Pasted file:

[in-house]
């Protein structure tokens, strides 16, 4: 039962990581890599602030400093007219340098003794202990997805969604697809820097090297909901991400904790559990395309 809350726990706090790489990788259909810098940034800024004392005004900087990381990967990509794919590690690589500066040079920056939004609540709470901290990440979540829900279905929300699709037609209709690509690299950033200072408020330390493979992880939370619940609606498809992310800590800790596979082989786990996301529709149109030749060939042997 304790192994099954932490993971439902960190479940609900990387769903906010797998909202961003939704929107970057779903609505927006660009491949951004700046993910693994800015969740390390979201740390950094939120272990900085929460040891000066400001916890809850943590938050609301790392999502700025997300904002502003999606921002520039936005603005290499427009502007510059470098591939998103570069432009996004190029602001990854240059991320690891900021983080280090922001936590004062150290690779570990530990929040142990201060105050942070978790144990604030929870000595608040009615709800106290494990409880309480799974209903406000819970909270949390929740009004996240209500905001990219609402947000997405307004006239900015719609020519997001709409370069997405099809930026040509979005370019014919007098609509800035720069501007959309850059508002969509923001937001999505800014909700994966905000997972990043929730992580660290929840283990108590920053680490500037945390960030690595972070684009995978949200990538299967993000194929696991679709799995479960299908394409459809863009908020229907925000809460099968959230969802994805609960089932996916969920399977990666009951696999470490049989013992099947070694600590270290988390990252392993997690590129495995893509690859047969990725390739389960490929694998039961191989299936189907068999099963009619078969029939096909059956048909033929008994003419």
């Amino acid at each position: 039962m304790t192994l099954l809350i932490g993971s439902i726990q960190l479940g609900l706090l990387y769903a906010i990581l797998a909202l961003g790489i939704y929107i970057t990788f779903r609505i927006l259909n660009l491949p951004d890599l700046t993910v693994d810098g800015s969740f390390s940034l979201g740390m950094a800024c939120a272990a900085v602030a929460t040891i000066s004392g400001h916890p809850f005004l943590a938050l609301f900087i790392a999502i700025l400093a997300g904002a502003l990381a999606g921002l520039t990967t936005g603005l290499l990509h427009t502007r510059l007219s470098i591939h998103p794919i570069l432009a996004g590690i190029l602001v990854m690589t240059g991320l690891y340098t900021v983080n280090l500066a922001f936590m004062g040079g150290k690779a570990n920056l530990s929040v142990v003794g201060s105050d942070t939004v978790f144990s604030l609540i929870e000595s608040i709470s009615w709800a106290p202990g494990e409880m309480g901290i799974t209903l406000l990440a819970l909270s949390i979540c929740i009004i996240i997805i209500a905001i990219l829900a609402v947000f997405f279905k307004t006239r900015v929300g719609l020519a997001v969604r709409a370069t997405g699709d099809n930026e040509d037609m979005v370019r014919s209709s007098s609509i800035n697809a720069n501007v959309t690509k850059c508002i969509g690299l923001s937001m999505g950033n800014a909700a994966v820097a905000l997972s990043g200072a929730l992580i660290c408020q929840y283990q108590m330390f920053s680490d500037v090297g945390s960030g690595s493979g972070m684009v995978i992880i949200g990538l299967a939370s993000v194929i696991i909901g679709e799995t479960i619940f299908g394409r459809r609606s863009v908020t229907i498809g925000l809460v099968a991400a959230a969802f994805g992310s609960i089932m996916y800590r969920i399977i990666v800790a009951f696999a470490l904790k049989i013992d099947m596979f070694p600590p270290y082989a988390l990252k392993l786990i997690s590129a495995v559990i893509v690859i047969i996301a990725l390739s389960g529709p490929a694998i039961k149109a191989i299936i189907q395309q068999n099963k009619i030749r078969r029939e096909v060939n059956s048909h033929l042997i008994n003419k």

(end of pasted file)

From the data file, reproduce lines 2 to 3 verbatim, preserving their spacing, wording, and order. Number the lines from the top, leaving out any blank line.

């Protein structure tokens, strides 16, 4: 039962990581890599602030400093007219340098003794202990997805969604697809820097090297909901991400904790559990395309 809350726990706090790489990788259909810098940034800024004392005004900087990381990967990509794919590690690589500066040079920056939004609540709470901290990440979540829900279905929300699709037609209709690509690299950033200072408020330390493979992880939370619940609606498809992310800590800790596979082989786990996301529709149109030749060939042997 304790192994099954932490993971439902960190479940609900990387769903906010797998909202961003939704929107970057779903609505927006660009491949951004700046993910693994800015969740390390979201740390950094939120272990900085929460040891000066400001916890809850943590938050609301790392999502700025997300904002502003999606921002520039936005603005290499427009502007510059470098591939998103570069432009996004190029602001990854240059991320690891900021983080280090922001936590004062150290690779570990530990929040142990201060105050942070978790144990604030929870000595608040009615709800106290494990409880309480799974209903406000819970909270949390929740009004996240209500905001990219609402947000997405307004006239900015719609020519997001709409370069997405099809930026040509979005370019014919007098609509800035720069501007959309850059508002969509923001937001999505800014909700994966905000997972990043929730992580660290929840283990108590920053680490500037945390960030690595972070684009995978949200990538299967993000194929696991679709799995479960299908394409459809863009908020229907925000809460099968959230969802994805609960089932996916969920399977990666009951696999470490049989013992099947070694600590270290988390990252392993997690590129495995893509690859047969990725390739389960490929694998039961191989299936189907068999099963009619078969029939096909059956048909033929008994003419």
């Amino acid at each position: 039962m304790t192994l099954l809350i932490g993971s439902i726990q960190l479940g609900l706090l990387y769903a906010i990581l797998a909202l961003g790489i939704y929107i970057t990788f779903r609505i927006l259909n660009l491949p951004d890599l700046t993910v693994d810098g800015s969740f390390s940034l979201g740390m950094a800024c939120a272990a900085v602030a929460t040891i000066s004392g400001h916890p809850f005004l943590a938050l609301f900087i790392a999502i700025l400093a997300g904002a502003l990381a999606g921002l520039t990967t936005g603005l290499l990509h427009t502007r510059l007219s470098i591939h998103p794919i570069l432009a996004g590690i190029l602001v990854m690589t240059g991320l690891y340098t900021v983080n280090l500066a922001f936590m004062g040079g150290k690779a570990n920056l530990s929040v142990v003794g201060s105050d942070t939004v978790f144990s604030l609540i929870e000595s608040i709470s009615w709800a106290p202990g494990e409880m309480g901290i799974t209903l406000l990440a819970l909270s949390i979540c929740i009004i996240i997805i209500a905001i990219l829900a609402v947000f997405f279905k307004t006239r900015v929300g719609l020519a997001v969604r709409a370069t997405g699709d099809n930026e040509d037609m979005v370019r014919s209709s007098s609509i800035n697809a720069n501007v959309t690509k850059c508002i969509g690299l923001s937001m999505g950033n800014a909700a994966v820097a905000l997972s990043g200072a929730l992580i660290c408020q929840y283990q108590m330390f920053s680490d500037v090297g945390s960030g690595s493979g972070m684009v995978i992880i949200g990538l299967a939370s993000v194929i696991i909901g679709e799995t479960i619940f299908g394409r459809r609606s863009v908020t229907i498809g925000l809460v099968a991400a959230a969802f994805g992310s609960i089932m996916y800590r969920i399977i990666v800790a009951f696999a470490l904790k049989i013992d099947m596979f070694p600590p270290y082989a988390l990252k392993l786990i997690s590129a495995v559990i893509v690859i047969i996301a990725l390739s389960g529709p490929a694998i039961k149109a191989i299936i189907q395309q068999n099963k009619i030749r078969r029939e096909v060939n059956s048909h033929l042997i008994n003419k």